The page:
I haven’t been updating this blog as often as I’d like, so I had this little idea that once in a while I’d take a little look back at something I’ve done, or somewhere I’ve been somewhere in the past.
Today, I’m going to share some of my experiences of a 16 day trip to France in 2005; just me and my car. The main reason for going was because I fancied touring abroad in my new (to me) Audi Cabiolet. I didn’t plan a lot in advance. In fact all I did plan ahead were the Channel Tunnel crossings there and back. I booked them the day before I left. Another day before that was when I decided I was going to go on holiday.
The Tunnel crossing was incredibly early in the morning, and by the time I set out I had decided on a few stop off points along the north coast of France that I thought I’d like to see. From Lyme Regis I set out at some time around midnight. By about 4pm local time I had been to, and been very disappointed with, the few places I’d wanted to see, and had ended up in St Malo, having already driven for 15 hours. By now I realise I could have got a seven-hour night ferry and six hours of sleep, but it turns out that this is the only thing I would have changed about the whole experience. That said, it was a fantastic drive.
The campsite I had previously visited was completely full, despite my pleading that the tent I had was minuscule, so I scouted out a bit, and found a site in the nearby village of La Richardais, for the princely sum of €4 per night (it was actually less than that but I don’t remember exactly). I stayed three nights here to get used to being in a foreign country on my own with nothing but the contents of the tiny boot for support. I had decided that my main aim of the holiday would be to get down to Millau in the south of France, to see the recently opened Viaduc du Millau. Seven years later I still haven’t seen it.
Leaving Saint-Malo I headed south and stopped off in Saumur. I spent another few days here, and explored numerous places. I ventured out to Chinon, upstream a little. here I went round the chateau, and on an exploratory walk, I discovered the remains of some troglodytic dwellings in the hillside above the town. For the days I spent here, I didn’t actually explore Saumur itself very much, and the chateau was closed for refurbishment while I was there.
I also visited Rochemenier, a relatively intact cave-dwelling village, dug into an area of open flat land. There is a beautiful carved out chapel, and a room set up how it would have been inhabited.
Next I set out and headed south, but it was approaching the french summer bank holiday, and there were numerous serious traffic accidents, so I decided I would head directly west, towards the coast. and ended up in La Rochelle. Many campsites were full, so I just drove until I found one, in a field in Esnandes, just a few miles north. Here they had a restaurant, of sorts, which was actually some wooden posts with corrugated iron sheets on top. I got chatting to the site owner, and she suggested that I stick around until the next evening, when there would be a show celebrating 60 years since the Germans left the village after the Second World War. This show turned out to last nearly 24 hours, including a fair with military displays and music all day, followed by an evening concert, and a Son et Lumière display.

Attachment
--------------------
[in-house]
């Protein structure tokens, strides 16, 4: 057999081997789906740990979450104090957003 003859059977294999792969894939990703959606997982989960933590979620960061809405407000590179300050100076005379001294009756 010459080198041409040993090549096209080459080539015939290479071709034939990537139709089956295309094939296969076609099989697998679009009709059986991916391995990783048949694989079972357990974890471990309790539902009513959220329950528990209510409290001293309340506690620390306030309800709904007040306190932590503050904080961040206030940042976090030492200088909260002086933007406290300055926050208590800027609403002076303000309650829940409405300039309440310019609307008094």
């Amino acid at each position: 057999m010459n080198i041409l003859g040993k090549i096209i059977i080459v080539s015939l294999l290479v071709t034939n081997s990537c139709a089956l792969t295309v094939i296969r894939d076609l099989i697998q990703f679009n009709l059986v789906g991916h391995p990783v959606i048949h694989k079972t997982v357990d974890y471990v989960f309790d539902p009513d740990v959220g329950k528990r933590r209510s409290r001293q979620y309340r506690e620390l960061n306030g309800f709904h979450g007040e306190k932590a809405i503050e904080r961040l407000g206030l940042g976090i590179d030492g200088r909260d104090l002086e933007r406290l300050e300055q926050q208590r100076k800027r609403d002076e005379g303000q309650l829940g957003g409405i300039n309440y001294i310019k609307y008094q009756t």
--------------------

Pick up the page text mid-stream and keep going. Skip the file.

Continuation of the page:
Before this show, Esnandes appeared to me to be a tiny sleepy town with barely any shops. The hour-long Son et Lumière display started at nearly midnight, and featured the church as the set, with thousands and thousands of people sitting to watch. A sound system had been set up around the entire field, and the show featured people recounting stories, puppets reenacting events, illuminated water fountains, and a massive firework display. Even after this the event wasn’t over, with an open sided marquee and dance floor with DJ, playing on until gone 4am. What a show that was.
Next stop: Vannes, and again I stumbled upon a great festival; the Fêtes d’Arvor [www.fetes-arvor.org]. It’s a traditional annual festival to elect the new ‘Reine’, or queen of the Brittany region. Groups come from villages and towns across Brittany in their traditional costume, and take part in a procession through the town, each with music and dance, a parade lasting several hours. It culminated in the most amazing fireworks display I’ve ever seen, launched from the ramparts of some of the old town walls, and the whole display was timed perfectly to music.
The last stop before the trip home was a few nights in Deauville exploring its surroundings. I visited Honfleur, a beautiful town with lovely buildings surrounding an old port, and I took a boat trip, so that I could go under the impressive Pont de Normandie. Driving back home, I drove over it too.
I love driving in France, the roads are exceptionally good; you just don’t get the potholes that are all over the place here, there is less traffic too, and I found driving on the wrong side of the road that much easier having the roof down, because with a quick glance over either shoulder, I had no blind spot to worry about. I ended up driving just over 2500 miles in the 16 days I was away.
I haven’t included all images I took, that would be silly, and I am not going to display them all one by one in the post, so below is a slideshow of some of the highlights, displaying in a random order: